Pet Parents are implored, by many of these influencers to disregard the information they hear from traditionally reputable sources (veterinarians, educated professionals, scientists, etc.).

Anybody who speaks up with an opposing viewpoint or legitimate data is canceled. Their posts and content are removed, and they aren’t allowed to comment.

Members of Dr. Judy Morgan’s and the “Saving Pets” group following will reply with hate, vitriol, and snark towards anybody who presents with information that challenges what they are being told by their “leader”.

Perhaps the most alarming thing of all is that provocative content is designed to incite panic and fear, and to what end?

Follow the money. If a pet owner is concerned about something they have fed or given their pet, Dr. Morgan (who set the stage for that anxiety to build in the first place) and similar influencers can swoop in with solutions.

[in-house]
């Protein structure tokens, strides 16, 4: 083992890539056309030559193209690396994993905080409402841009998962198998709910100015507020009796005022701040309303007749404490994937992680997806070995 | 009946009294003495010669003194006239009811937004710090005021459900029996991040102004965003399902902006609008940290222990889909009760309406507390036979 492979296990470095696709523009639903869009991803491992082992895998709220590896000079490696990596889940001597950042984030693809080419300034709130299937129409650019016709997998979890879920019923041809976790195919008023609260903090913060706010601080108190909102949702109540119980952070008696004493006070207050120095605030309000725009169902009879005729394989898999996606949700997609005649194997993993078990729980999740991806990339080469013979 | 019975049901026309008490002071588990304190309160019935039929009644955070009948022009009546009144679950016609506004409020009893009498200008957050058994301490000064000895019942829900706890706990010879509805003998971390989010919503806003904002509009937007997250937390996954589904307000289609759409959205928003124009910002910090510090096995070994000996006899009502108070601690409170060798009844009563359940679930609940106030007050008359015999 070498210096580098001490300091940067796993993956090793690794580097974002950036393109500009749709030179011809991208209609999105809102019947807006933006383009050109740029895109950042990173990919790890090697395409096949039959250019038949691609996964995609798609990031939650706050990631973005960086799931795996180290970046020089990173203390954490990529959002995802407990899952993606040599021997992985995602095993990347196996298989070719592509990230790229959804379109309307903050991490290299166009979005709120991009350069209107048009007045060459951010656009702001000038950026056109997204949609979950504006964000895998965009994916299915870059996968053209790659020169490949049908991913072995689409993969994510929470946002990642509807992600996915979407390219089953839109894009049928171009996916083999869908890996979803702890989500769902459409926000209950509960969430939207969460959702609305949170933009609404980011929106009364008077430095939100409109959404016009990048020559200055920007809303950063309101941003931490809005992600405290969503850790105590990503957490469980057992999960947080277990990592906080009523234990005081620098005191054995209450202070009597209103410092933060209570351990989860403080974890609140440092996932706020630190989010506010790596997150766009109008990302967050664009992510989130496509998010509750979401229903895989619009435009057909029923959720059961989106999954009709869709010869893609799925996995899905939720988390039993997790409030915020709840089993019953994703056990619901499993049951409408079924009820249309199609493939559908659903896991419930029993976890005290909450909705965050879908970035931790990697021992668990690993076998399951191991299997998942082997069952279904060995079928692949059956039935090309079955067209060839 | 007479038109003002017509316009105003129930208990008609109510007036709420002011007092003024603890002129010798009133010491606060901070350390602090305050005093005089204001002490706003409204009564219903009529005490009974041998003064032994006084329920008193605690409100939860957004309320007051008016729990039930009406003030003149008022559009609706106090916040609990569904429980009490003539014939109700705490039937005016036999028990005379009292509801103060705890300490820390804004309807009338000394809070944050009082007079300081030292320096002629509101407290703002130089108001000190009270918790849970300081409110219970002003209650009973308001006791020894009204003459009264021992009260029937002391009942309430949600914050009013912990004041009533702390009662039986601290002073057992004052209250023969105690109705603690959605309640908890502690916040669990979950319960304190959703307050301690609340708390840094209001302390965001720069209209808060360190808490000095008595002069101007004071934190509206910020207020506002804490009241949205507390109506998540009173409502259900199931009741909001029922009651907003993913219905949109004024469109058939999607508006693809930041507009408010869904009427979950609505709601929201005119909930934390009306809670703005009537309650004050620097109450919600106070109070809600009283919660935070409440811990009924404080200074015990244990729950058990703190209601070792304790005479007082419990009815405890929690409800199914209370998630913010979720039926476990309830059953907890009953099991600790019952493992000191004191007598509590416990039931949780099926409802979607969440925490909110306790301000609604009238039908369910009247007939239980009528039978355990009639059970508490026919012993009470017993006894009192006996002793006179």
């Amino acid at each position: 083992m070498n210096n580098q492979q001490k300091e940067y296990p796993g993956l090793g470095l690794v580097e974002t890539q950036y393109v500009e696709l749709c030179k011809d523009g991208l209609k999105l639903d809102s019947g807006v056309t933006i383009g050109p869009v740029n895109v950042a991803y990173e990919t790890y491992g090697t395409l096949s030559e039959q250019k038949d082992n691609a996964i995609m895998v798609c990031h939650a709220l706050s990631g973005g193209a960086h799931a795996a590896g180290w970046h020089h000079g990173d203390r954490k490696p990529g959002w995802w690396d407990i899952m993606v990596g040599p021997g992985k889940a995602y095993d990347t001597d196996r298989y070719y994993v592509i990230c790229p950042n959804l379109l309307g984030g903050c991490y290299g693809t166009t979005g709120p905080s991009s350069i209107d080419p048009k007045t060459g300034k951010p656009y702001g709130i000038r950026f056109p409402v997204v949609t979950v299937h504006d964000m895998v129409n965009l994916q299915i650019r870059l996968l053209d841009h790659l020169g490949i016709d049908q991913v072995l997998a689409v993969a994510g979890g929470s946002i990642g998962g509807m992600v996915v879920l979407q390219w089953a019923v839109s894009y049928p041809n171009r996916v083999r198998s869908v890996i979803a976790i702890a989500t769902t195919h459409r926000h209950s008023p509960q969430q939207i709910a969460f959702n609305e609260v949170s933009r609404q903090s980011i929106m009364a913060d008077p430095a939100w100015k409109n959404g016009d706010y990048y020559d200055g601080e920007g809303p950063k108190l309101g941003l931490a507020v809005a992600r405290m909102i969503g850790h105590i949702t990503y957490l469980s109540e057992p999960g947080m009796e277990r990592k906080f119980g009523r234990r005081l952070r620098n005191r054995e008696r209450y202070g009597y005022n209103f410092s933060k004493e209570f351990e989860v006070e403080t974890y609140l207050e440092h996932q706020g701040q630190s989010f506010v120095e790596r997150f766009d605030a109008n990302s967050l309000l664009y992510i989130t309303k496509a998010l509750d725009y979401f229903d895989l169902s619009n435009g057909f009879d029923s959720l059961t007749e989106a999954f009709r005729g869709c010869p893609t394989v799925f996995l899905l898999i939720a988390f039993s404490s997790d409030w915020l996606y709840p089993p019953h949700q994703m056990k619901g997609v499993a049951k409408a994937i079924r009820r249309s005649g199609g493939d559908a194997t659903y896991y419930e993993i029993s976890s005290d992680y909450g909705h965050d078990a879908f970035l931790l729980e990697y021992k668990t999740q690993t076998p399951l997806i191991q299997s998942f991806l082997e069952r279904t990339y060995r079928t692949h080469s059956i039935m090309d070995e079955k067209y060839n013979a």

Courses, memberships, recipes, and supplements can all be conveniently purchased, so pet parents can make sure their pet “lives forever”.

This doesn’t mean that these influencers aren’t well-meaning. Many things like this start with concern and a desire to help.

People need to ask more questions. However, these inquiries should not be directed solely at established pet food companies with extensive research histories and expert teams dedicated to nutrition science and food safety.

Instead, the focus should shift towards questioning the self-proclaimed leaders who undermine these seasoned experts, especially if they are using panic to drive affiliate clicks, social engagement, and sales of the products they recommend.